Biosynthesis of Chemically Diversified Non-Natural Terpene Products
Drug and chemical discovery is a lengthy, difficult, and inefficient process. The production of new drugs and chemicals is bottlenecked at synthesis or biosynthesis of complicated molecules, especially chiral molecules. Furthermore, diversification of current drug and chemical libraries is hindered by these difficult and inefficient synthetic processes.
Description of Technology
This technology diversifies and produces new terpene drugs and chemicals. This technology is composed of three parts: i) novel, non-natural enzyme substrates, ii) diterpene synthases that convert these substrates to intermediate scaffolds, and iii) the novel scaffolds. A diverse range of new intermediates (scaffolds) was made by introducing unnatural substrate molecules to a diverse panel of substrate-agnostic class I and II diterpene synthases. These scaffolds would otherwise be impossible to synthesize using typical chemical methods or through biosynthesis with natural substrate molecules. These scaffolds can be functionalized to make new or diverse drugs, fragrances, agrochemicals, antibacterial chemicals, etc. The diterpene synthases efficiently process the new substrates into new intermediate scaffolds. The pairing of both the novel, unnatural substrate molecules and the substrate-agnostic enzymes widens the scope in drug diversification and discovery and provides a biosynthetic library for activity screening.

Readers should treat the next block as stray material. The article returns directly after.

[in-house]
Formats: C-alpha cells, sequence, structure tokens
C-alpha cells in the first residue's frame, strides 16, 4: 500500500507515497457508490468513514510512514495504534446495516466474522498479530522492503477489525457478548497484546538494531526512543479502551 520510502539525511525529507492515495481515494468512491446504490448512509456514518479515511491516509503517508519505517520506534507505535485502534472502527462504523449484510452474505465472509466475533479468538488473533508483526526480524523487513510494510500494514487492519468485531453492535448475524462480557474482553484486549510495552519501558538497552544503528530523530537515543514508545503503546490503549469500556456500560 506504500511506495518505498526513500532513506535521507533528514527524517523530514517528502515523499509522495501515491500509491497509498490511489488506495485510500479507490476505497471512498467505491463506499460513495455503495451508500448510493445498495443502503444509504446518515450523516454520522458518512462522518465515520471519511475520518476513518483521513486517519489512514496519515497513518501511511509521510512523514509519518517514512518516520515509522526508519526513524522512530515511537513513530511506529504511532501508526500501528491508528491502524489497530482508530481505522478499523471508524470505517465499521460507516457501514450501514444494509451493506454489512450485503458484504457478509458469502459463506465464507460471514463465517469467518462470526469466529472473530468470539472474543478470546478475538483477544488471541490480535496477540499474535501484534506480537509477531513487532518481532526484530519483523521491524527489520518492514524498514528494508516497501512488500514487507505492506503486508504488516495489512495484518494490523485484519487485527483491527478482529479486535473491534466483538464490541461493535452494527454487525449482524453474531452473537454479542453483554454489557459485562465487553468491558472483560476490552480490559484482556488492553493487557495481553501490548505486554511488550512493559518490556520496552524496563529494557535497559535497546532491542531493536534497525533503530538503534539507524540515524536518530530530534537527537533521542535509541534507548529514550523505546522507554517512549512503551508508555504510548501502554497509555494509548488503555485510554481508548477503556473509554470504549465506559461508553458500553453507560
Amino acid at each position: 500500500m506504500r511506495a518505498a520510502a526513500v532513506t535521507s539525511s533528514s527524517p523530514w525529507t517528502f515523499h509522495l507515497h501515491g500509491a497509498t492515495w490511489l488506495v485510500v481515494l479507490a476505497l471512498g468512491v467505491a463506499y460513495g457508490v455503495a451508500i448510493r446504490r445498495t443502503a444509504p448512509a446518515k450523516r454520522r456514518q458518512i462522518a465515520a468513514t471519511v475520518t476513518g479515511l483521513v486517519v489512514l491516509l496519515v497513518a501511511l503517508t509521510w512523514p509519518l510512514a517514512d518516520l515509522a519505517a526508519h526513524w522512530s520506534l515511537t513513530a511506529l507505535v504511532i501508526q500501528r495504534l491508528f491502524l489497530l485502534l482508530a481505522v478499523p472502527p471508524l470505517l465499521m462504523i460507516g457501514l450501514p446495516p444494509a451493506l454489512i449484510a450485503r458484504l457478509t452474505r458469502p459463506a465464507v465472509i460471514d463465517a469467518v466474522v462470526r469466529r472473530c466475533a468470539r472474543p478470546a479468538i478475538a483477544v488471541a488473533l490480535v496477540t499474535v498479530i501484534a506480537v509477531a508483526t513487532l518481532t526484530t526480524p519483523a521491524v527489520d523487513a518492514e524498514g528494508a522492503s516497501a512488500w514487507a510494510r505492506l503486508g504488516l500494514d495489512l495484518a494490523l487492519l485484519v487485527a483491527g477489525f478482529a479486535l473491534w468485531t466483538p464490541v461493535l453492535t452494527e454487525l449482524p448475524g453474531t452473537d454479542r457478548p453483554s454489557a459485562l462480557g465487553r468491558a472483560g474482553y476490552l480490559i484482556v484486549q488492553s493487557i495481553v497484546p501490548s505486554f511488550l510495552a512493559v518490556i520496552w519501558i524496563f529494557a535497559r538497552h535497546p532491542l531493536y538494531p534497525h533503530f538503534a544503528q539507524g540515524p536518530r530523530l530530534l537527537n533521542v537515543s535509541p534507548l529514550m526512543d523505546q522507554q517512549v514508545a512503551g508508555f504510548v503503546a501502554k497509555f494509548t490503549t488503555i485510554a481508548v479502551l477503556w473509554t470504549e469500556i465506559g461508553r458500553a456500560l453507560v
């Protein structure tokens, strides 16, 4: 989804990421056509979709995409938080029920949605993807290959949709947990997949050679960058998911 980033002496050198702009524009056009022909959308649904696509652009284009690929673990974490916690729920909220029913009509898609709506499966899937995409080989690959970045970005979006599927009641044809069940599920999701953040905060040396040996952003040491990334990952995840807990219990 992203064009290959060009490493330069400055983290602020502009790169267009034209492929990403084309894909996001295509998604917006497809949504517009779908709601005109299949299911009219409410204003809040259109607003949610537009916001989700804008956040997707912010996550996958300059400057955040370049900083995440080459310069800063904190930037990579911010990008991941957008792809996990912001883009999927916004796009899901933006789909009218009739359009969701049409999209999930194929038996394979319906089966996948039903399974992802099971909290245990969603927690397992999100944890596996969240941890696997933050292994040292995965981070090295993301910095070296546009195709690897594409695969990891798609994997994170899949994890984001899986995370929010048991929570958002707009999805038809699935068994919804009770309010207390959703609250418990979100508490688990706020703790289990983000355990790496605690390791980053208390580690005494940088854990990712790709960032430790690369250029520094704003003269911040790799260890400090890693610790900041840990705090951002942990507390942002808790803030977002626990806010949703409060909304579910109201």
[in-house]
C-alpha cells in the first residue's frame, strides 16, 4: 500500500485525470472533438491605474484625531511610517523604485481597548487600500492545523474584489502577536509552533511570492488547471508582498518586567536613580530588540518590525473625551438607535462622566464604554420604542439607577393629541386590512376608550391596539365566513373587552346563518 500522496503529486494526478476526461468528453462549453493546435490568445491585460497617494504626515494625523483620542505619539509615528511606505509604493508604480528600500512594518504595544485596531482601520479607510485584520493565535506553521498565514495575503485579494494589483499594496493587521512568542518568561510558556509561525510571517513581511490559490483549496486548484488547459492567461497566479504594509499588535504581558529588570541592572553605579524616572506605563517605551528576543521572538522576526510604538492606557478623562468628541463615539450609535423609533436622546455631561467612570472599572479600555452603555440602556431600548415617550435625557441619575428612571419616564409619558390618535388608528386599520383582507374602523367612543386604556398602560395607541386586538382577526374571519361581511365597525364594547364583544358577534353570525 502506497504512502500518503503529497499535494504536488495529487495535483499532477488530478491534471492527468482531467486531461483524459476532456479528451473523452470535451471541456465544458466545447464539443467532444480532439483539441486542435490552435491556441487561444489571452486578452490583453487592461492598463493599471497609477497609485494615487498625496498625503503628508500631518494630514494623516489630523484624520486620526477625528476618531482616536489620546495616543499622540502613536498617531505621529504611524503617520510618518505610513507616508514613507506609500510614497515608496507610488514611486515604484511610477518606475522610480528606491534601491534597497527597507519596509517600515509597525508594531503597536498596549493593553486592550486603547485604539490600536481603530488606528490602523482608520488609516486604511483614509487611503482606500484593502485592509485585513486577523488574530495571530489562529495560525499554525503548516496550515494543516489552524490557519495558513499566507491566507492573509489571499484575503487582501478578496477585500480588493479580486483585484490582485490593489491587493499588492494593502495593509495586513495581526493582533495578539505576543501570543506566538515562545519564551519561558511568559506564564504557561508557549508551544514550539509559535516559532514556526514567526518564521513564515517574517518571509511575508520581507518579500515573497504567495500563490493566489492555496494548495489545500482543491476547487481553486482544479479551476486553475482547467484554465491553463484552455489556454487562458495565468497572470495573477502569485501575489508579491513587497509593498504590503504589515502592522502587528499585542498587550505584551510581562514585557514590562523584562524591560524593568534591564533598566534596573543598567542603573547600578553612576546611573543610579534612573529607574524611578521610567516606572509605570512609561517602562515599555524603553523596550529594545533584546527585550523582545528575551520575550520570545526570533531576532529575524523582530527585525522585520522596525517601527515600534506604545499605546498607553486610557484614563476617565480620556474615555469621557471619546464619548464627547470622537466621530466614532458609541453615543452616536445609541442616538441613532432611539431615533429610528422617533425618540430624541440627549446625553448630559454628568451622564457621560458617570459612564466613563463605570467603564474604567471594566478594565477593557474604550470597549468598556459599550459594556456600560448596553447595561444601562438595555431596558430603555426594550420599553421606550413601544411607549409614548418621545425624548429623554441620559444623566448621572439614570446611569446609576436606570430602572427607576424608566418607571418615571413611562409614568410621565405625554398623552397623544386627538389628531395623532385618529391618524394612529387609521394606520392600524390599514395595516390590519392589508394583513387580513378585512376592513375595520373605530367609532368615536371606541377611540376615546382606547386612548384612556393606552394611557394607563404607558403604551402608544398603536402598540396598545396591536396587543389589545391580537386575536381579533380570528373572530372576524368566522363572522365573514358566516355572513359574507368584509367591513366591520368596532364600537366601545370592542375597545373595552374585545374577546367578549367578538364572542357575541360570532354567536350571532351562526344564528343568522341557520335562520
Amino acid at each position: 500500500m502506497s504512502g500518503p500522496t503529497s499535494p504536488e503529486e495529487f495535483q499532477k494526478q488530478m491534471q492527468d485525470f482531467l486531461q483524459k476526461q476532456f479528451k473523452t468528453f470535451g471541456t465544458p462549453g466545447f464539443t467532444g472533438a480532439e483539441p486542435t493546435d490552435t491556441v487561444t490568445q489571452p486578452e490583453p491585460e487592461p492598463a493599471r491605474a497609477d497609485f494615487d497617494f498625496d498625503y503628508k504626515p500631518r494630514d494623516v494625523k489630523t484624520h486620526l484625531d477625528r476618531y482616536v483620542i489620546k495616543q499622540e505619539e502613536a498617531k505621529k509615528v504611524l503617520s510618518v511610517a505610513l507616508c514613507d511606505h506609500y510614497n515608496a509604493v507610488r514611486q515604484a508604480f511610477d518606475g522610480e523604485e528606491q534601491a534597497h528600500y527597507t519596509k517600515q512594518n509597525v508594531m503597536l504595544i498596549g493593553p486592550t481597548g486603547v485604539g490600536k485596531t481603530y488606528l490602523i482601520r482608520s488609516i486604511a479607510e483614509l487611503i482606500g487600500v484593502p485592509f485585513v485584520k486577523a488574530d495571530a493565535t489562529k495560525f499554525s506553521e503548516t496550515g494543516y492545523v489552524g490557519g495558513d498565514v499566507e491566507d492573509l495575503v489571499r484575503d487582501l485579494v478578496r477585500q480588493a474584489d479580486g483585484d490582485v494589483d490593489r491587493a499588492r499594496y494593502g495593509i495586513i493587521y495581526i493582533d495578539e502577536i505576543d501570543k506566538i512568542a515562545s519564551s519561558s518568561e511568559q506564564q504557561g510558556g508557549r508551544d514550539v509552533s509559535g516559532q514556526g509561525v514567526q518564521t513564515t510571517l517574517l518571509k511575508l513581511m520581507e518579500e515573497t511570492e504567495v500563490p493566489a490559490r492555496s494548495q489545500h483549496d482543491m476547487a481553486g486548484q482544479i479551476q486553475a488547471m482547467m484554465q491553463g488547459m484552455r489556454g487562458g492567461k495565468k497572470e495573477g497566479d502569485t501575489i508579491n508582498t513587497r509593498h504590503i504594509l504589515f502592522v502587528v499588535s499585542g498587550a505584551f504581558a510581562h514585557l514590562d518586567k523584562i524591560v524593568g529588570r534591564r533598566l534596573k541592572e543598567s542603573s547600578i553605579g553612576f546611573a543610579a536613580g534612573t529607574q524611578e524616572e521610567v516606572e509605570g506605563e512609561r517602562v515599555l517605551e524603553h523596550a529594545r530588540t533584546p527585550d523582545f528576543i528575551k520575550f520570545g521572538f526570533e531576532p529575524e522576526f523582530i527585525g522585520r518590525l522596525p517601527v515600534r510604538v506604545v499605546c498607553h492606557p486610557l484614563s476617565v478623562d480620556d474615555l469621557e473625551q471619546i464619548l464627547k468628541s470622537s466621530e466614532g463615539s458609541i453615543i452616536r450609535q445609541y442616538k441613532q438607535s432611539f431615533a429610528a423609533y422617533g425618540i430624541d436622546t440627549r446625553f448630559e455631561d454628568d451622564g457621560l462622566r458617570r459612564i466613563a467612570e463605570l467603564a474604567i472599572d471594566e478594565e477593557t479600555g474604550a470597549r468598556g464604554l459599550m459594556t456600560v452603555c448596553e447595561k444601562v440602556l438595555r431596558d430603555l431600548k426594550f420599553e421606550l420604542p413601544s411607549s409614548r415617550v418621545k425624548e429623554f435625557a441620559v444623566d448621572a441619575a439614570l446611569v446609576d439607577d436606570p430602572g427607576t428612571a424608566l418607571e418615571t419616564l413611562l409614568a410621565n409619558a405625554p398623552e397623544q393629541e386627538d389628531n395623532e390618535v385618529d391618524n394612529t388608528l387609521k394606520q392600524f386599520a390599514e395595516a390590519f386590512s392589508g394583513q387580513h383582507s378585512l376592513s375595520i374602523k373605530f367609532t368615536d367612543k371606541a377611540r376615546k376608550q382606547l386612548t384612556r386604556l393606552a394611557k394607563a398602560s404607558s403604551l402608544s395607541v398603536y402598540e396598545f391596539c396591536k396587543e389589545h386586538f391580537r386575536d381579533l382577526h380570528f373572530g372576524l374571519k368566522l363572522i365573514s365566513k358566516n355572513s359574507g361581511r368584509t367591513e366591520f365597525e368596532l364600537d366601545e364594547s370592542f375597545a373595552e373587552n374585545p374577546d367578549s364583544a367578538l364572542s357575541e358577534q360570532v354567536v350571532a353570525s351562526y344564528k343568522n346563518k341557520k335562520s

- Simpler and faster method: produces many diverse compounds by processing novel substrates with diterpene synthase enzymes; enzymes accept many substrates
- All biosynthetic fields:
- Drug and ingredient screening library
- Forskolin analogs and derivatives
- Neo-clerodane analogs and derivatives
- Ingenol analogs and derivatives
Provisional Filed, 11/5/2019 Serial No.: 62/930,898
Prof. Edmund L. Ellsworth, Dr. Matthew Giletto, Dr. Bjoern Hamberger, Garret Miller, Dr. Richard Neubig
For Information, Contact:
Michigan State University